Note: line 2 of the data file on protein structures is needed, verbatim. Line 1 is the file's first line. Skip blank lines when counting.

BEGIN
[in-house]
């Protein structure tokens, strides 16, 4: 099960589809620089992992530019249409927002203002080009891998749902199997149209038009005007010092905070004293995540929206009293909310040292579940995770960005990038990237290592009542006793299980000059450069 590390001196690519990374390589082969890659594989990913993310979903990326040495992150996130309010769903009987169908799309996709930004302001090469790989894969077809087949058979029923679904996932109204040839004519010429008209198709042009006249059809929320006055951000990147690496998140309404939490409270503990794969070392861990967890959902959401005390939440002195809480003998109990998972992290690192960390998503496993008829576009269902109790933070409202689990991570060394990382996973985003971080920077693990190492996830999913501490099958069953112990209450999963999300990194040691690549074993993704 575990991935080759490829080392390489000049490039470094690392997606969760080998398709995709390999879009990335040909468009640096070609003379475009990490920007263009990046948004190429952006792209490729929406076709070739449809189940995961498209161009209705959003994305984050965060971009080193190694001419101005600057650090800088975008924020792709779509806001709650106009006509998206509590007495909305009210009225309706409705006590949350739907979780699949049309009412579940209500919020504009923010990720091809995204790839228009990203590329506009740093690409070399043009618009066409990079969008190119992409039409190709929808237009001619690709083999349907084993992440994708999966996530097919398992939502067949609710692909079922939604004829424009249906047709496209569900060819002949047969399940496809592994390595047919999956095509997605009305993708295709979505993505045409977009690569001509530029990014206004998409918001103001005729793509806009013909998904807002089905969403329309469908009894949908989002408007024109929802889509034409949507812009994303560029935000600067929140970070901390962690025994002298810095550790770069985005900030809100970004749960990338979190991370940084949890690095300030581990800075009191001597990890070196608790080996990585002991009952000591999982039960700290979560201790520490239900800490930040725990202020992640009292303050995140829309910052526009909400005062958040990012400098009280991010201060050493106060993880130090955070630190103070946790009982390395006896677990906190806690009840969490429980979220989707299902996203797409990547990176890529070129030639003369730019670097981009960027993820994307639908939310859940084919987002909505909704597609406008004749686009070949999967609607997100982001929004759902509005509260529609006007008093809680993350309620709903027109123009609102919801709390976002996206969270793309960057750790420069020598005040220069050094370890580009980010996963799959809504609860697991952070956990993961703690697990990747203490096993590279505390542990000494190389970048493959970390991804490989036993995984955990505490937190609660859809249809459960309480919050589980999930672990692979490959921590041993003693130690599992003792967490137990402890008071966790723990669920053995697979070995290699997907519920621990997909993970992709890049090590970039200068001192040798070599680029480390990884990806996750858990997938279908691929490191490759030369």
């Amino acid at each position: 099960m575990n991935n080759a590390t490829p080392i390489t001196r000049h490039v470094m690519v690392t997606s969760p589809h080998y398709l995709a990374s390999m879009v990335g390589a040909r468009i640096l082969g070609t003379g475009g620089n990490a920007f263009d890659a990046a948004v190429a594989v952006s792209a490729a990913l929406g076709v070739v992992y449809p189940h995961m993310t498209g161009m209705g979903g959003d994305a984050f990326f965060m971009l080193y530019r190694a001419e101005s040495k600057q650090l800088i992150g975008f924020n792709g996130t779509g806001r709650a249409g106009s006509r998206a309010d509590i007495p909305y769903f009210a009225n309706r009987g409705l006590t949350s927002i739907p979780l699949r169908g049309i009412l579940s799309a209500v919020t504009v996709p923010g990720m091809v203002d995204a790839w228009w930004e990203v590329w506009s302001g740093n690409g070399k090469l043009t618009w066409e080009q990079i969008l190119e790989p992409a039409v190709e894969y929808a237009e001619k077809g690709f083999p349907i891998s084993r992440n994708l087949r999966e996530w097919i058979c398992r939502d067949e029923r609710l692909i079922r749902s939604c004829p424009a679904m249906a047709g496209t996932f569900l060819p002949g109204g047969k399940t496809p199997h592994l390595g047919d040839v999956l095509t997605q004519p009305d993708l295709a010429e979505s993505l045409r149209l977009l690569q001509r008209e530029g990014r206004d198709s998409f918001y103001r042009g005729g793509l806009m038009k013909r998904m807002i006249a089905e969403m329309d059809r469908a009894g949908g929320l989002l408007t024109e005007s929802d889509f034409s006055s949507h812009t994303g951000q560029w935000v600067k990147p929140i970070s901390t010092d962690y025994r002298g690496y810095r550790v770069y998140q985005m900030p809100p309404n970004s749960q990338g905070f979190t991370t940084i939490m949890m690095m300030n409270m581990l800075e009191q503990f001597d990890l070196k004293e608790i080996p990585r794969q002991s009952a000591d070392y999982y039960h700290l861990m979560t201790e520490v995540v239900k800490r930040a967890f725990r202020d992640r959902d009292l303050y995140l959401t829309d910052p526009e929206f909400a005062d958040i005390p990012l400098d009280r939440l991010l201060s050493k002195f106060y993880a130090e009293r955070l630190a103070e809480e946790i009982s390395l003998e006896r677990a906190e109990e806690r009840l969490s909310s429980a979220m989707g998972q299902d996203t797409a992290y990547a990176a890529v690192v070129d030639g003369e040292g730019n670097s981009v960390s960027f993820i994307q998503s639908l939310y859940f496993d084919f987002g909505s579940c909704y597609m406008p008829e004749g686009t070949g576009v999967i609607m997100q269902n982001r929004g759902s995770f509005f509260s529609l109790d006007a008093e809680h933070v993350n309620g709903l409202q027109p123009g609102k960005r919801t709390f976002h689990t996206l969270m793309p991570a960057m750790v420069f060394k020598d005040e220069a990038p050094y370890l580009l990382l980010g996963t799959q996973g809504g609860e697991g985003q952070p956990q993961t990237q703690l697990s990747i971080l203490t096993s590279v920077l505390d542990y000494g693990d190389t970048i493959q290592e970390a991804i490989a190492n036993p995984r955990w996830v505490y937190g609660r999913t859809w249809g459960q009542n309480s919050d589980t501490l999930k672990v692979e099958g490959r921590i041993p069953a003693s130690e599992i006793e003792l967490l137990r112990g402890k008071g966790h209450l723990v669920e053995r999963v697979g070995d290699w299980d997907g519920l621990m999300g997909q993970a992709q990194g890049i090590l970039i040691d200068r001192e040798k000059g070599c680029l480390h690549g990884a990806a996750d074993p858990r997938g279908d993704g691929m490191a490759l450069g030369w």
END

């Protein structure tokens, strides 16, 4: 099960589809620089992992530019249409927002203002080009891998749902199997149209038009005007010092905070004293995540929206009293909310040292579940995770960005990038990237290592009542006793299980000059450069 590390001196690519990374390589082969890659594989990913993310979903990326040495992150996130309010769903009987169908799309996709930004302001090469790989894969077809087949058979029923679904996932109204040839004519010429008209198709042009006249059809929320006055951000990147690496998140309404939490409270503990794969070392861990967890959902959401005390939440002195809480003998109990998972992290690192960390998503496993008829576009269902109790933070409202689990991570060394990382996973985003971080920077693990190492996830999913501490099958069953112990209450999963999300990194040691690549074993993704 575990991935080759490829080392390489000049490039470094690392997606969760080998398709995709390999879009990335040909468009640096070609003379475009990490920007263009990046948004190429952006792209490729929406076709070739449809189940995961498209161009209705959003994305984050965060971009080193190694001419101005600057650090800088975008924020792709779509806001709650106009006509998206509590007495909305009210009225309706409705006590949350739907979780699949049309009412579940209500919020504009923010990720091809995204790839228009990203590329506009740093690409070399043009618009066409990079969008190119992409039409190709929808237009001619690709083999349907084993992440994708999966996530097919398992939502067949609710692909079922939604004829424009249906047709496209569900060819002949047969399940496809592994390595047919999956095509997605009305993708295709979505993505045409977009690569001509530029990014206004998409918001103001005729793509806009013909998904807002089905969403329309469908009894949908989002408007024109929802889509034409949507812009994303560029935000600067929140970070901390962690025994002298810095550790770069985005900030809100970004749960990338979190991370940084949890690095300030581990800075009191001597990890070196608790080996990585002991009952000591999982039960700290979560201790520490239900800490930040725990202020992640009292303050995140829309910052526009909400005062958040990012400098009280991010201060050493106060993880130090955070630190103070946790009982390395006896677990906190806690009840969490429980979220989707299902996203797409990547990176890529070129030639003369730019670097981009960027993820994307639908939310859940084919987002909505909704597609406008004749686009070949999967609607997100982001929004759902509005509260529609006007008093809680993350309620709903027109123009609102919801709390976002996206969270793309960057750790420069020598005040220069050094370890580009980010996963799959809504609860697991952070956990993961703690697990990747203490096993590279505390542990000494190389970048493959970390991804490989036993995984955990505490937190609660859809249809459960309480919050589980999930672990692979490959921590041993003693130690599992003792967490137990402890008071966790723990669920053995697979070995290699997907519920621990997909993970992709890049090590970039200068001192040798070599680029480390990884990806996750858990997938279908691929490191490759030369």